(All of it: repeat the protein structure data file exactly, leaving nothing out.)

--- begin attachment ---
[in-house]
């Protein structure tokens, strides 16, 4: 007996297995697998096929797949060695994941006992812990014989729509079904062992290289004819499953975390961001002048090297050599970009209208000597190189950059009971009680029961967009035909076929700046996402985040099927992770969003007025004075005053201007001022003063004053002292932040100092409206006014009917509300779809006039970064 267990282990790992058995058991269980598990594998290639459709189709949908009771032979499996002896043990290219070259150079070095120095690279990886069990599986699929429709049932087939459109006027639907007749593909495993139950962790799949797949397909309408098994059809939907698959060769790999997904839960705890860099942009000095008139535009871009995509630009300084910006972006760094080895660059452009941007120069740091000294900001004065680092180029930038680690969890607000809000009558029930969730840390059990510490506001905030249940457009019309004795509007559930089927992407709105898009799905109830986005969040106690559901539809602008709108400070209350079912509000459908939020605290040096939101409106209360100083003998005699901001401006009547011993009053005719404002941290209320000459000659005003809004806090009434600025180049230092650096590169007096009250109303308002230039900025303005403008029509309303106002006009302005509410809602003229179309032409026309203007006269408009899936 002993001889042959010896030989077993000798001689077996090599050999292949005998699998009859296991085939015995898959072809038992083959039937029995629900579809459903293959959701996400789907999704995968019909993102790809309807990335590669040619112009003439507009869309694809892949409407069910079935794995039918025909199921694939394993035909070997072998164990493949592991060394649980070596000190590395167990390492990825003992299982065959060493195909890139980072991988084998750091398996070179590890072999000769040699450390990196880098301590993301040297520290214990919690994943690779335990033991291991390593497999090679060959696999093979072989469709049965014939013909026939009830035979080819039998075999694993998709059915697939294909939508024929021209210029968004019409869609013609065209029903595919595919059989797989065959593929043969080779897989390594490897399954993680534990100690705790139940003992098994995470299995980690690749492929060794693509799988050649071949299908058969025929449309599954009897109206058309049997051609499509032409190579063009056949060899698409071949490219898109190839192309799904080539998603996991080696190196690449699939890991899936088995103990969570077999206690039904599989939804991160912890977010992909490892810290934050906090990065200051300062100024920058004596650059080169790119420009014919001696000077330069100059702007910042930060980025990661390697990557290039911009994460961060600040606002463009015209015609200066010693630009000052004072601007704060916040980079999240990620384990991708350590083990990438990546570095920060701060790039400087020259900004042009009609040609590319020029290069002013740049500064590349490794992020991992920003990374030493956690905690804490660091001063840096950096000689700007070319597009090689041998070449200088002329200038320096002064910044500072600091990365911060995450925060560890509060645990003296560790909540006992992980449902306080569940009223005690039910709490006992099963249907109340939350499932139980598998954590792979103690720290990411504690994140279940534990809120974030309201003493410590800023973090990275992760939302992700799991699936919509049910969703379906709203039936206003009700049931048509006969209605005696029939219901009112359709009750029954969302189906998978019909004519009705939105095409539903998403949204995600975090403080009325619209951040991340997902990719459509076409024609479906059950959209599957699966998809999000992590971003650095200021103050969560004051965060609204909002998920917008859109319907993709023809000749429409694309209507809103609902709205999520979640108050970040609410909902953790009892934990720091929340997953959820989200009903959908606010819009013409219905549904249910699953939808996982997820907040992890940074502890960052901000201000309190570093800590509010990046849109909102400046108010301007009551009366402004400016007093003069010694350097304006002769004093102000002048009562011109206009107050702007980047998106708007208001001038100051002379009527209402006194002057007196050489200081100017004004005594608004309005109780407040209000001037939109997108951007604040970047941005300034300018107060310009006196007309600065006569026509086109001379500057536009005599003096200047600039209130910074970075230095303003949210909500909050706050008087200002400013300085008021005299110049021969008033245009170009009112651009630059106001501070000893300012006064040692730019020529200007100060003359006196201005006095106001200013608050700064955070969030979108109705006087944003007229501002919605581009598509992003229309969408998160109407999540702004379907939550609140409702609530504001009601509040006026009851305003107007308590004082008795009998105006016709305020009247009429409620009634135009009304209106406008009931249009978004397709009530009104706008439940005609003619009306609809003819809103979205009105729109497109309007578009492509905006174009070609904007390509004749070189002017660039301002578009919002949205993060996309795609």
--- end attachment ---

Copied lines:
[in-house]
């Protein structure tokens, strides 16, 4: 007996297995697998096929797949060695994941006992812990014989729509079904062992290289004819499953975390961001002048090297050599970009209208000597190189950059009971009680029961967009035909076929700046996402985040099927992770969003007025004075005053201007001022003063004053002292932040100092409206006014009917509300779809006039970064 267990282990790992058995058991269980598990594998290639459709189709949908009771032979499996002896043990290219070259150079070095120095690279990886069990599986699929429709049932087939459109006027639907007749593909495993139950962790799949797949397909309408098994059809939907698959060769790999997904839960705890860099942009000095008139535009871009995509630009300084910006972006760094080895660059452009941007120069740091000294900001004065680092180029930038680690969890607000809000009558029930969730840390059990510490506001905030249940457009019309004795509007559930089927992407709105898009799905109830986005969040106690559901539809602008709108400070209350079912509000459908939020605290040096939101409106209360100083003998005699901001401006009547011993009053005719404002941290209320000459000659005003809004806090009434600025180049230092650096590169007096009250109303308002230039900025303005403008029509309303106002006009302005509410809602003229179309032409026309203007006269408009899936 002993001889042959010896030989077993000798001689077996090599050999292949005998699998009859296991085939015995898959072809038992083959039937029995629900579809459903293959959701996400789907999704995968019909993102790809309807990335590669040619112009003439507009869309694809892949409407069910079935794995039918025909199921694939394993035909070997072998164990493949592991060394649980070596000190590395167990390492990825003992299982065959060493195909890139980072991988084998750091398996070179590890072999000769040699450390990196880098301590993301040297520290214990919690994943690779335990033991291991390593497999090679060959696999093979072989469709049965014939013909026939009830035979080819039998075999694993998709059915697939294909939508024929021209210029968004019409869609013609065209029903595919595919059989797989065959593929043969080779897989390594490897399954993680534990100690705790139940003992098994995470299995980690690749492929060794693509799988050649071949299908058969025929449309599954009897109206058309049997051609499509032409190579063009056949060899698409071949490219898109190839192309799904080539998603996991080696190196690449699939890991899936088995103990969570077999206690039904599989939804991160912890977010992909490892810290934050906090990065200051300062100024920058004596650059080169790119420009014919001696000077330069100059702007910042930060980025990661390697990557290039911009994460961060600040606002463009015209015609200066010693630009000052004072601007704060916040980079999240990620384990991708350590083990990438990546570095920060701060790039400087020259900004042009009609040609590319020029290069002013740049500064590349490794992020991992920003990374030493956690905690804490660091001063840096950096000689700007070319597009090689041998070449200088002329200038320096002064910044500072600091990365911060995450925060560890509060645990003296560790909540006992992980449902306080569940009223005690039910709490006992099963249907109340939350499932139980598998954590792979103690720290990411504690994140279940534990809120974030309201003493410590800023973090990275992760939302992700799991699936919509049910969703379906709203039936206003009700049931048509006969209605005696029939219901009112359709009750029954969302189906998978019909004519009705939105095409539903998403949204995600975090403080009325619209951040991340997902990719459509076409024609479906059950959209599957699966998809999000992590971003650095200021103050969560004051965060609204909002998920917008859109319907993709023809000749429409694309209507809103609902709205999520979640108050970040609410909902953790009892934990720091929340997953959820989200009903959908606010819009013409219905549904249910699953939808996982997820907040992890940074502890960052901000201000309190570093800590509010990046849109909102400046108010301007009551009366402004400016007093003069010694350097304006002769004093102000002048009562011109206009107050702007980047998106708007208001001038100051002379009527209402006194002057007196050489200081100017004004005594608004309005109780407040209000001037939109997108951007604040970047941005300034300018107060310009006196007309600065006569026509086109001379500057536009005599003096200047600039209130910074970075230095303003949210909500909050706050008087200002400013300085008021005299110049021969008033245009170009009112651009630059106001501070000893300012006064040692730019020529200007100060003359006196201005006095106001200013608050700064955070969030979108109705006087944003007229501002919605581009598509992003229309969408998160109407999540702004379907939550609140409702609530504001009601509040006026009851305003107007308590004082008795009998105006016709305020009247009429409620009634135009009304209106406008009931249009978004397709009530009104706008439940005609003619009306609809003819809103979205009105729109497109309007578009492509905006174009070609904007390509004749070189002017660039301002578009919002949205993060996309795609």